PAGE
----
Q:What’s the deal with people who wear a mask when they’re driving by themselves in a car, but then they’re texting while driving?
A:Over the past few months I’ve had several people ask me this question, or some variation of it. This morning, as I was walking through my neighborhood I witnessed it myself.
I think what prompts this question is a perceived paradox: wearing a mask while driving suggests that you’re concerned about your health, but texting while driving sends the opposite message.
This is not an article about masks. There are plenty of experts providing guidance in that area, so I’ll leave that to the virologists and public health officials.
The mask just highlights the incongruity of one safety-based action paired with an activity that’s a safety risk (and a clear violation of the law). It’d be like seeing someone smoking while jogging.
You’d just wonder, right?
What gives? Humans are bad at risk analysis. And we’re probably more primitive than we’d like to admit.
To address the first part, I’m going to do what behavioral psychologists would call “a fool’s errand” and use data to communicate a risk.
As to the second part, if you’re using the caveman part of your brain while assessing modern risks, the psychologists are probably right. But the optimist in me is confident that we can get better at engaging our neocortex while we drive.
As humans we’re often guilty of suboptimal risk taking. We are not computers; we sometimes miscalculate how risky something is.
At its core, risk is a math problem: Risk = probability x magnitude of loss. And even if you like math, you might not have the right numbers to fill in the equation.
So here are the numbers.
In Washington state there are 7.2 traffic fatalities in a year per 100,000 people. Said another way, you have a 7.2 in 100,000 chance of dying in a car crash every year.
There’s both the probability and the magnitude of the loss. Except it’s not exactly true. That 7.2 number is a mix of all kinds of drivers: impaired, distracted, speeding, alert, cautious, law-abiding.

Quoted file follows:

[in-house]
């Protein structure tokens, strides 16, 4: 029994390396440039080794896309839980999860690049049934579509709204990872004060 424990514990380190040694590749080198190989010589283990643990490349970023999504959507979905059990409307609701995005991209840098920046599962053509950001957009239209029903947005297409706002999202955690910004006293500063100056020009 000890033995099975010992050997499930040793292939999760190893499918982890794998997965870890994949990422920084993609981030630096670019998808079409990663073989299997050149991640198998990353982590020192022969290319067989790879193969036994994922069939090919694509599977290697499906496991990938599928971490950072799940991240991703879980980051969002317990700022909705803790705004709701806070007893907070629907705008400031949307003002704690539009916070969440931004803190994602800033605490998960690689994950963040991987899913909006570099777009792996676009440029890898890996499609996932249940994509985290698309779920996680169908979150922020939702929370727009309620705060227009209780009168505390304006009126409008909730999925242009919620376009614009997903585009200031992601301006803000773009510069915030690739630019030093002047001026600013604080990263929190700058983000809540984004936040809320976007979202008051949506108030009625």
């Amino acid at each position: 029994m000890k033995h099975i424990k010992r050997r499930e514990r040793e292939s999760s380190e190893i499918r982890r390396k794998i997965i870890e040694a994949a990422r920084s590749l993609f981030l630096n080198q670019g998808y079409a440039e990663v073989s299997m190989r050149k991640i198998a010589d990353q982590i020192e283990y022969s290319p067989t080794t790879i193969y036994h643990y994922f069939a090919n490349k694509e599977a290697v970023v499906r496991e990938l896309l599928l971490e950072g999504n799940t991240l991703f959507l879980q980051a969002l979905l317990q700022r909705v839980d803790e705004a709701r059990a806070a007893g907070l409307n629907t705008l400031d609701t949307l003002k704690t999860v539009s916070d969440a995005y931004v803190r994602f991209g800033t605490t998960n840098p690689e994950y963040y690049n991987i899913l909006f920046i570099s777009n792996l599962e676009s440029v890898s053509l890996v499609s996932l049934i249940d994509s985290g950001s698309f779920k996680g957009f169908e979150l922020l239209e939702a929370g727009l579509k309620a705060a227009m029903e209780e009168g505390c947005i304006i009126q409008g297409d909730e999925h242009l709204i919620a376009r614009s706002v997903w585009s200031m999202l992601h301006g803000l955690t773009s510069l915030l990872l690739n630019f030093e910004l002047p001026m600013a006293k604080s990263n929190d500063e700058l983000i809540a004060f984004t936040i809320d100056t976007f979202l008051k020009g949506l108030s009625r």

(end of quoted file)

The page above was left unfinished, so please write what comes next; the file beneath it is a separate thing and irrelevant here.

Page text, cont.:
So while that number is accurate in the aggregate, it varies by individual. Your own number could be higher or lower depending on your driving behavior.
Let’s look at a couple distraction numbers.
Talking on the phone roughly doubles your risk of a crash; texting while driving increases your crash risk by as much as 23 times.
By texting you turn that 7.2 per 100,000 (or lower if you’re a law-abiding cautious driver) into 166 per 100,000.
For the statisticians reading this, yes, my math has some flaws, so consider these numbers somewhat symbolic. Even if they’re not exactly right, they’re close enough to make the point that anyone doing a half-decent risk analysis would stop texting and driving.
Distracted driving is a factor in about 30 percent of fatal crashes in Washington; even observational studies show that the vast majority of drivers (93 percent) are not distracted at any given moment.
Why then would anyone continue to text and drive?
Because we’re letting our amygdala do our thinking.
That’s the primitive part of the brain that helps us run from a charging elephant, but it gets in the way of more complex threats that require analysis and reason.
It’s also the part that can’t resist the ding of a text message.
If you instinctively pick up the phone when it rings, regardless of the risk, you’re operating from the caveman part of your brain.
If you wait to respond until you’re not adding risk to your life, you’re tapping in to your neocortex and demonstrating that you’re more evolved.
For those who continue to rely on their amygdala while driving, law enforcement across the state focused on distracted driving violations during the first couple weeks of October.
Time to engage the neocortex.
• Doug Dahl is a Target Zero manager for the Washington Traffic Safety Commission and a self-confessed traffic safety nerd. He authors a weekly traffic safety column and hosts a traffic safety website called TheWiseDrive.com